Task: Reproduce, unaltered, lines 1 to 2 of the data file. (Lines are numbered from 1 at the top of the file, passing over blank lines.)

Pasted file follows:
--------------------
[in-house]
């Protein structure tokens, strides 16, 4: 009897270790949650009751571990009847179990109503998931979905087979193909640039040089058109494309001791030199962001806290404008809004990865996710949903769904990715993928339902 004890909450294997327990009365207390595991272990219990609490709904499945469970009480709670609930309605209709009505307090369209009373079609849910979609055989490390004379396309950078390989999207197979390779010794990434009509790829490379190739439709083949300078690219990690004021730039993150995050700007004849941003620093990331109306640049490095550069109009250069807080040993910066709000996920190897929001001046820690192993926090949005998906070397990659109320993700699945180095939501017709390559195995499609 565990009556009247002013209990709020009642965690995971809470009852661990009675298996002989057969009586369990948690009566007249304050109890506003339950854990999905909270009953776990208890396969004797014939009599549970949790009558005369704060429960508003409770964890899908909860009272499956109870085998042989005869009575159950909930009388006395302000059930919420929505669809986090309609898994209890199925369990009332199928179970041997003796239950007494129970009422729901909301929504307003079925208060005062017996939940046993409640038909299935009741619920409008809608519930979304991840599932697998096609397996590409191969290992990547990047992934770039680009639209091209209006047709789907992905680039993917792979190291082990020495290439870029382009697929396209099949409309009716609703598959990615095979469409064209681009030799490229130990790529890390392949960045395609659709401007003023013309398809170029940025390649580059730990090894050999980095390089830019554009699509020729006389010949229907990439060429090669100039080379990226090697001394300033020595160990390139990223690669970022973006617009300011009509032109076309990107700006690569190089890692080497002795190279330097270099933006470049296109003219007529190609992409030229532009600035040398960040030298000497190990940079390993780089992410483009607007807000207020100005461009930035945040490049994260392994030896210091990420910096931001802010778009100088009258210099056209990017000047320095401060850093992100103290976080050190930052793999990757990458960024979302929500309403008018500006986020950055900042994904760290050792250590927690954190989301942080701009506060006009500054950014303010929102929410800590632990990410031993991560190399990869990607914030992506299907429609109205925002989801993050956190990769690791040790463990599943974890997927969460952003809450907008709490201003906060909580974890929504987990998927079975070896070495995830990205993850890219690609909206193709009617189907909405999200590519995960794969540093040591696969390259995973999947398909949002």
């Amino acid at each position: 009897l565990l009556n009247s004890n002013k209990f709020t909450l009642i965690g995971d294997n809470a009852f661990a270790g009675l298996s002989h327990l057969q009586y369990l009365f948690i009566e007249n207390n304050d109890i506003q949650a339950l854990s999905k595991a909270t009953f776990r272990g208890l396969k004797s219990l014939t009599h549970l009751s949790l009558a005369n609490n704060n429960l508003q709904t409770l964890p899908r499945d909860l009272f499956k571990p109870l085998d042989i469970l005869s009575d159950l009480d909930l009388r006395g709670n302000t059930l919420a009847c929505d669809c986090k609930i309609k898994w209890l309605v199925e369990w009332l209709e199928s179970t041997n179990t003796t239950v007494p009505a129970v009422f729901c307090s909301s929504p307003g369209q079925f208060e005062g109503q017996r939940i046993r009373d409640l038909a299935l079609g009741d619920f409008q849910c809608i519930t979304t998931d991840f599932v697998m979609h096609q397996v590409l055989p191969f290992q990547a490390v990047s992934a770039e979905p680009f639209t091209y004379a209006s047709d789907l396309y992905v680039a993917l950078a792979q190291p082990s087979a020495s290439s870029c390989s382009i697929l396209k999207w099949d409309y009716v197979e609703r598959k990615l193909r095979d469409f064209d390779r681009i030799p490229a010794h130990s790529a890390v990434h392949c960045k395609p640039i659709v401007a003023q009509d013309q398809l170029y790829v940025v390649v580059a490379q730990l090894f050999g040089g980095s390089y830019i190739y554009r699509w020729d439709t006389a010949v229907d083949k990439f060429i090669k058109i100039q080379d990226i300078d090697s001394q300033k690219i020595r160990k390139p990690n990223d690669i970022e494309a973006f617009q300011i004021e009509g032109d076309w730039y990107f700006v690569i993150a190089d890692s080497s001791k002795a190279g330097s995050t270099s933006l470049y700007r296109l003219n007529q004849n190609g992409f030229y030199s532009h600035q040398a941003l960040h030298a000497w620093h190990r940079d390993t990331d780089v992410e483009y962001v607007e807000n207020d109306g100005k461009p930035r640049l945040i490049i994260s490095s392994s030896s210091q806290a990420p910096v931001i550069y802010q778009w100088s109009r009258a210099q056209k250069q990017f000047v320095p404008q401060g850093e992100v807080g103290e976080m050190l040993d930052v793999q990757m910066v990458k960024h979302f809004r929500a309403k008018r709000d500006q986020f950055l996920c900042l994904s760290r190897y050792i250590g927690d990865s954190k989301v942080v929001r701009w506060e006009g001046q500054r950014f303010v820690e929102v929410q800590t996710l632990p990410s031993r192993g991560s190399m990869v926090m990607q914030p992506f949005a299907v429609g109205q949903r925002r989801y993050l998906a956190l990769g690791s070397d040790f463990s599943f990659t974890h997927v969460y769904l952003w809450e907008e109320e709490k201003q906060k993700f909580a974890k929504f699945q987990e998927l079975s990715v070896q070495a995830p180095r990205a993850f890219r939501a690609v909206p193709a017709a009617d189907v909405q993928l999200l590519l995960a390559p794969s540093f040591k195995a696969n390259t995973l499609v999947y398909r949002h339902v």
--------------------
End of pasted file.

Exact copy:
[in-house]
């Protein structure tokens, strides 16, 4: 009897270790949650009751571990009847179990109503998931979905087979193909640039040089058109494309001791030199962001806290404008809004990865996710949903769904990715993928339902 004890909450294997327990009365207390595991272990219990609490709904499945469970009480709670609930309605209709009505307090369209009373079609849910979609055989490390004379396309950078390989999207197979390779010794990434009509790829490379190739439709083949300078690219990690004021730039993150995050700007004849941003620093990331109306640049490095550069109009250069807080040993910066709000996920190897929001001046820690192993926090949005998906070397990659109320993700699945180095939501017709390559195995499609 565990009556009247002013209990709020009642965690995971809470009852661990009675298996002989057969009586369990948690009566007249304050109890506003339950854990999905909270009953776990208890396969004797014939009599549970949790009558005369704060429960508003409770964890899908909860009272499956109870085998042989005869009575159950909930009388006395302000059930919420929505669809986090309609898994209890199925369990009332199928179970041997003796239950007494129970009422729901909301929504307003079925208060005062017996939940046993409640038909299935009741619920409008809608519930979304991840599932697998096609397996590409191969290992990547990047992934770039680009639209091209209006047709789907992905680039993917792979190291082990020495290439870029382009697929396209099949409309009716609703598959990615095979469409064209681009030799490229130990790529890390392949960045395609659709401007003023013309398809170029940025390649580059730990090894050999980095390089830019554009699509020729006389010949229907990439060429090669100039080379990226090697001394300033020595160990390139990223690669970022973006617009300011009509032109076309990107700006690569190089890692080497002795190279330097270099933006470049296109003219007529190609992409030229532009600035040398960040030298000497190990940079390993780089992410483009607007807000207020100005461009930035945040490049994260392994030896210091990420910096931001802010778009100088009258210099056209990017000047320095401060850093992100103290976080050190930052793999990757990458960024979302929500309403008018500006986020950055900042994904760290050792250590927690954190989301942080701009506060006009500054950014303010929102929410800590632990990410031993991560190399990869990607914030992506299907429609109205925002989801993050956190990769690791040790463990599943974890997927969460952003809450907008709490201003906060909580974890929504987990998927079975070896070495995830990205993850890219690609909206193709009617189907909405999200590519995960794969540093040591696969390259995973999947398909949002």